"`In reviewing the trial court's finding that the strikes were nondiscriminatory, we can only reverse if we find that that determination was clearly erroneous.' Williams [v. State] 548 So.2d [501] at 504 [Ala.Cr.App. (1988) ]. Accord, Ex parte Branch, 526 So. 2d at 624. `"In a Batson context, the Supreme Court observed that because the trial judge's findings `largely will turn on evaluation of credibility, a reviewing court ordinarily should give those findings great deference.' Batson, 476 U.S. at 98, n. 21 [106 S. Ct. at 1724, n. 21]."` Owens v. State, 531 So. 2d 22, 23 (Ala.Cr.App.1987), quoting State v. Antwine, 743 S.W.2d 51, 66 (Mo.1987), cert. denied, [486] U.S. [1017], 108 S. Ct. 1755, 100 L. Ed. 2d 217 (1988). `In reviewing the lower court's ruling, we have been mindful that it is not our function to decide this issue de novo, to "duplicate the role of the lower court."' Owens, 531 So. 2d at 24. The finding of the trial judge `is entitled to considerable deference on appeal.' Harrell, 555 So. 2d at 268. See also Scales v. State, 539 So. 2d 1074, 1075 (Ala.1988). (`[W]e are convinced that the trial judges in our system are in a much better position than appellate judges to decide whether the truth has been stated')."

Warner v. State, supra, slip op. at 17, 18. Just as in Warner, we find the trial court's *21 ruling was not clearly erroneous. Accordingly, no reversal is warranted.


Appellant next contends that the trial court erred in denying his motion for mistrial based upon the prosecutor's comments during closing argument that defense counsel was attempting to hide evidence from the jury. We would first note that we have thoroughly examined the portion of the record that contains the closing arguments of counsel and we can find no instanceeither during closing arguments or at the conclusion of said arguments where defense counsel moved for a mistrial. Moreover, appellant's brief fails to specify exactly which portion of the prosecutor's argument was erroneous. Since, however, defense counsel objected to but one portion of the State's closing arguments, we will examine that portion of the State's closing argument.

At the close of the evidence, the prosecutor made his first closing argument, to which defense counsel made no objections. Defense counsel then made his closing argument, during which he attempted to poke holes in the State's case by raising questions concerning the credibility of the State's evidence and the failure of the State to present certain evidence. After defense counsel made his closing argument, the prosecutor made his final closing argument to the jury. He argued, in pertinent part, as follows:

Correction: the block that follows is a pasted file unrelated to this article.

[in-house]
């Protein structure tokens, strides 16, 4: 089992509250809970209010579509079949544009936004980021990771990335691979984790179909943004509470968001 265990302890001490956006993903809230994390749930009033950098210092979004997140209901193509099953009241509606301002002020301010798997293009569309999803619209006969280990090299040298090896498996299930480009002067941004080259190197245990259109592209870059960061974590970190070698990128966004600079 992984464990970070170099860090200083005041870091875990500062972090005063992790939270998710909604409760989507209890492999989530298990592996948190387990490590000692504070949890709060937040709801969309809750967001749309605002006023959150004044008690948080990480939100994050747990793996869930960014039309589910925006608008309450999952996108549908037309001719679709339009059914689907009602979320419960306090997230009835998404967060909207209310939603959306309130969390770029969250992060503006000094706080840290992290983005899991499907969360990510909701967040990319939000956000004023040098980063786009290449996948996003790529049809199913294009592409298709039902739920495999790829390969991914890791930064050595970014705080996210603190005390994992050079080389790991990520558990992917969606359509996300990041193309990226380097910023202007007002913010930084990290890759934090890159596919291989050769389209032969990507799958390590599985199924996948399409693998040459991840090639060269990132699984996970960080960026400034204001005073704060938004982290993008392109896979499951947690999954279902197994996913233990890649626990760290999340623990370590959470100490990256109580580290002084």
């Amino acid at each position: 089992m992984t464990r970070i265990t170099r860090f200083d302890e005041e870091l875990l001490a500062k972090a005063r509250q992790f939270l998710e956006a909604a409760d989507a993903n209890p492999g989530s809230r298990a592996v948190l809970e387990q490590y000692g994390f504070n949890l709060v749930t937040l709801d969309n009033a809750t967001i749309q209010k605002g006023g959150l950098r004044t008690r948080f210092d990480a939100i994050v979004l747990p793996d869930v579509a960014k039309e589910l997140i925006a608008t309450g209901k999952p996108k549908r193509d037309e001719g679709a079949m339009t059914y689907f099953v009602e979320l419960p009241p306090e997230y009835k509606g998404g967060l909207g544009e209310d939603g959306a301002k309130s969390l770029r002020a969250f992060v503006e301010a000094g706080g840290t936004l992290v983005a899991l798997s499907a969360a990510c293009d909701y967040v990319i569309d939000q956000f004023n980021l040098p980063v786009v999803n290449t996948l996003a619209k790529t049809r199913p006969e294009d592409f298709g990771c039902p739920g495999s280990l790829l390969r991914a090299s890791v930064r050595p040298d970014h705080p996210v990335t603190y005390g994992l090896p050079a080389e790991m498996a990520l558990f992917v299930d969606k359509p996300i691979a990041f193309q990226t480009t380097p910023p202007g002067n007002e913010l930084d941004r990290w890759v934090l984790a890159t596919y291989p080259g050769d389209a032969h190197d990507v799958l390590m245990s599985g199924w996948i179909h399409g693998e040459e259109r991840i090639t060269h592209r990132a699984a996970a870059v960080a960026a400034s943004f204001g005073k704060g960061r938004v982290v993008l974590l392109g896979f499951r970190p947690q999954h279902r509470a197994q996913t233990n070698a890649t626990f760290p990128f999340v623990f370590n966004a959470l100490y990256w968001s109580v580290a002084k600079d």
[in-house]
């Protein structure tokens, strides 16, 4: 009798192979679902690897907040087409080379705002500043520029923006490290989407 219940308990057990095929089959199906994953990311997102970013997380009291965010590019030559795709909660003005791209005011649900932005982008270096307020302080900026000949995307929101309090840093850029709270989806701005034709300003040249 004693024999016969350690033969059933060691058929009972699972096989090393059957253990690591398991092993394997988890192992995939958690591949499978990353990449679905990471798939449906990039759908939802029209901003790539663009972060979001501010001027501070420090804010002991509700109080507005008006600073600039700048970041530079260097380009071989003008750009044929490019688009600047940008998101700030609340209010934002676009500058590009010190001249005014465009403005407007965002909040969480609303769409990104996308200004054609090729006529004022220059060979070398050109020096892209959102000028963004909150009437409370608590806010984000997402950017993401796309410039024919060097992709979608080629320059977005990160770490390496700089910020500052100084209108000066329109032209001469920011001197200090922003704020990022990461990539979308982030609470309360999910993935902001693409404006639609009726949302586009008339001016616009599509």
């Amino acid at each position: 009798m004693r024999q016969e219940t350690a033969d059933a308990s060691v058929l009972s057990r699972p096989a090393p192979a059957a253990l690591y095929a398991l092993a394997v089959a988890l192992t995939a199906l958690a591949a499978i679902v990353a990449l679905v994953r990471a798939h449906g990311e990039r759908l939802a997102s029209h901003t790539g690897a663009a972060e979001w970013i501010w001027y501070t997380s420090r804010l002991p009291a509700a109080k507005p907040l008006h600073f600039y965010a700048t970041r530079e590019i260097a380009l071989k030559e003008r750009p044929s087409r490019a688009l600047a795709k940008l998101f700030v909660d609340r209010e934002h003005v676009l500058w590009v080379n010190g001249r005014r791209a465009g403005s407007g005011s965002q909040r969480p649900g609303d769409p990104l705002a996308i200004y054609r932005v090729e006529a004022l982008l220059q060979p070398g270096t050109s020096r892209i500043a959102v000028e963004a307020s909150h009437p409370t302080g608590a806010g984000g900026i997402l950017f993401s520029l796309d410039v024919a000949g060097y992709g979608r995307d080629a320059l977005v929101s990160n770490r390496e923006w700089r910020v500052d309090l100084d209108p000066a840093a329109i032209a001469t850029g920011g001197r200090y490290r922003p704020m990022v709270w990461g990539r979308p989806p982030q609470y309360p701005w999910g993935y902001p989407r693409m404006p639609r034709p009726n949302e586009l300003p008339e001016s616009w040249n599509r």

"The Defense attorney says, Oh, well, you know, all these policemen got there and they forced him to confess. Now wait a minute, folks, you read what the man said. He said over and over if they're going to force him to confess, if they're going to make it up, how about let's add a few more good facts that would make it nicer to read. He doesn't have him saying that it was somebody else's idea and somebody shot at me and I just shot back. Let's not say that. Let's don't say that I went in there and shot the man because I'm a cold-blooded killer, well, obviously, he didn't put that in there because they took down what the man told him. You can't add and you can't take away. It's their job and they're trained that way. We come up here and every one of these cases over and over and over again, and what we get tried is that they tried to try the policemen. They said he did everything wrong. They also try to throw smoke at you and cover up all the evidence and point you off in some direction out yonder. They don't think you've got sense enough to hear what is going on up here. "MR. MORRIS: I object. The jury has got fine sense. I resent that the District Attorney is making any reference to the fact that I don't think the jury has got good sense. "MR. GREENE: I've got every right to comment on the evidence. "THE COURT: This is argument of counsel. Continue. "MR. GREENE: Mr. Morris stood up here in the course of this trial and threw smoke at you every way he could. Now why is he doing that? Well, obviously any report about anybody with a shot hand anywhere around here was going to be looked into. That's clear as a bell. But you're supposed to think that it's somebody else. Now what does the evidence connect to? It connects to Stephens."

When determining whether a prosecutor's statement requires reversal

"... `it must be examined in its context and in light of what had transpired, that is, in light of preceding argument of defense counsel, to which the prosecutor's argument was an answer.' Washington v. State, 259 Ala. 104, 65 So. 2d 704 (1953); Gibson v. State, 347 So. 2d 576 (Ala.Crim.App.1977); Rutledge v. State, [Ms. 5 Div. 610, August 16, 1983] [482 So. 2d 1250] (Ala.Crim.App.1983). The rule in Alabama is that `remarks or comments of the prosecuting attorney, including those which might otherwise be improper, are not grounds for reversal when they are invited, provoked, or occasioned by accused's counsel and are in reply to or retaliation for his acts and statements.' Shewbart v. State, 33 Ala. App. 195, 32 So. 2d 241, cert. denied, 249 *22 Ala. 572, 32 So. 2d 244 (1947); Camper v. State, 384 So. 2d 637 (Ala.Cr.App.1980); Wilder v. State, 401 So. 2d 167 (Ala.1981), cert. denied, 454 U.S. 1057, 102 S. Ct. 606, 70 L. Ed. 2d 595 (1981); Miller v. State, 431 So. 2d 586 (Ala.Crim.App.1983); Rutledge, supra."